If you enjoy strolling through a bluebell wood over the Spring Bank Holiday, you may not be aware that this beautiful sight might soon disappear, Martyn Loach explains why we should all be aware of a foreign invader.
Bluebells are such an iconic spring plant throughout our woodlands that it would be unthinkable if they were no longer there to enjoy. But the fact is that they are under threat from a horticultural armada.
You may not be aware that there are two types of bluebell, the elegant English version and a hybrid Spanish invader. Once an invited guest into our gardens, the Spanish bluebell has now escaped its domestic confines and is now inter breeding with our native plant.
Difference Between English And Spanish Bluebells
There are various differences between the two types. The English bluebell bends elegantly in the breeze and only flowers on one side. These flowers are much darker than the Spanish bluebell, they are scented and contain pollen that is cream coloured rather than greenish blue.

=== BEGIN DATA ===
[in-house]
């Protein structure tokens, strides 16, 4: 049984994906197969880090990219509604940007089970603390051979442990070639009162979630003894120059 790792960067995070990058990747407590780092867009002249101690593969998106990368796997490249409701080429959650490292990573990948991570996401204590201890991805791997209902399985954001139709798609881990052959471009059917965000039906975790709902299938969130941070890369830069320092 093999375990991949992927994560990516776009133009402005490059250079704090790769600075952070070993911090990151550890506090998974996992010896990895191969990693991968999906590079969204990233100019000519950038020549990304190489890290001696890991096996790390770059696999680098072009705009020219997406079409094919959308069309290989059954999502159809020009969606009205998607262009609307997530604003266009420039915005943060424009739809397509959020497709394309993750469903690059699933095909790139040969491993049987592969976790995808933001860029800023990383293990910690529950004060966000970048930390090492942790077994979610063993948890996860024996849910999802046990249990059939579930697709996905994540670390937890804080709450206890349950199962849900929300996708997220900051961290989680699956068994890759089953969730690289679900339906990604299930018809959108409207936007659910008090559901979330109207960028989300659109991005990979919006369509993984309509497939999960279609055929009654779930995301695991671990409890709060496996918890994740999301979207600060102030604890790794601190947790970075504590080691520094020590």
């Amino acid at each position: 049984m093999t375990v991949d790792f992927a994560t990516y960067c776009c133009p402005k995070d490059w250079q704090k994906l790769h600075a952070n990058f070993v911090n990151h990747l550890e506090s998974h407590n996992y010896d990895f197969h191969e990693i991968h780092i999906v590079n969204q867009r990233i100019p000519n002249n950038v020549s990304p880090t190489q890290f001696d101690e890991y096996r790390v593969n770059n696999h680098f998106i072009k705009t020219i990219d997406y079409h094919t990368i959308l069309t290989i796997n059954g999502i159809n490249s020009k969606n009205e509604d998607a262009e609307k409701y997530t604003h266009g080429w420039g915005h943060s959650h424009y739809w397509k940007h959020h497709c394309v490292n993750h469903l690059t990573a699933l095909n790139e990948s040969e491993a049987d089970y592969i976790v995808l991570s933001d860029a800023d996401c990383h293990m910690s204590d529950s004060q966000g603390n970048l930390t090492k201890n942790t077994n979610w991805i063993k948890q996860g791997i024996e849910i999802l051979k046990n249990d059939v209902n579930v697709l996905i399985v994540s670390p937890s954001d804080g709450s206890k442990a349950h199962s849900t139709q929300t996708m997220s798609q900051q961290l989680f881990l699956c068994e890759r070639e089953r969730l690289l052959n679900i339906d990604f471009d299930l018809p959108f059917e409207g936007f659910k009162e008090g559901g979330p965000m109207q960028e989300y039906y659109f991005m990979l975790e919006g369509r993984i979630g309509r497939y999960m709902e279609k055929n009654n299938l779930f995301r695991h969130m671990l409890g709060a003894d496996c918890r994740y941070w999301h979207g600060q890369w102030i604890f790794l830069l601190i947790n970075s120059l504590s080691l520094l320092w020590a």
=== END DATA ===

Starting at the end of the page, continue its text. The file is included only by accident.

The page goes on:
The problem is that when the varieties cross pollinate, it is the characteristics of the Spanish bluebell that dominate, and slowly but surely the delicate attributes of the native plant that we love so much will be subdued.
There are more bluebells in the dappled shade of British woodland than anywhere else in the world. It would be tragic if this wonderful sight were to disappear but eradicating the non-native bluebell is impractical.
However, you can do your bit by not encouraging their spread. Compost garden waste, don't dump it in the countryside and, the next time you visit a garden centre, buy some English bluebell seed that is readily available rather than the Spanish alternative.
You're spoilt for choice when looking for a bluebell wood to visit, wherever you are in the country they'll be one nearby, but don't forget that it is illegal to dig up the bulbs.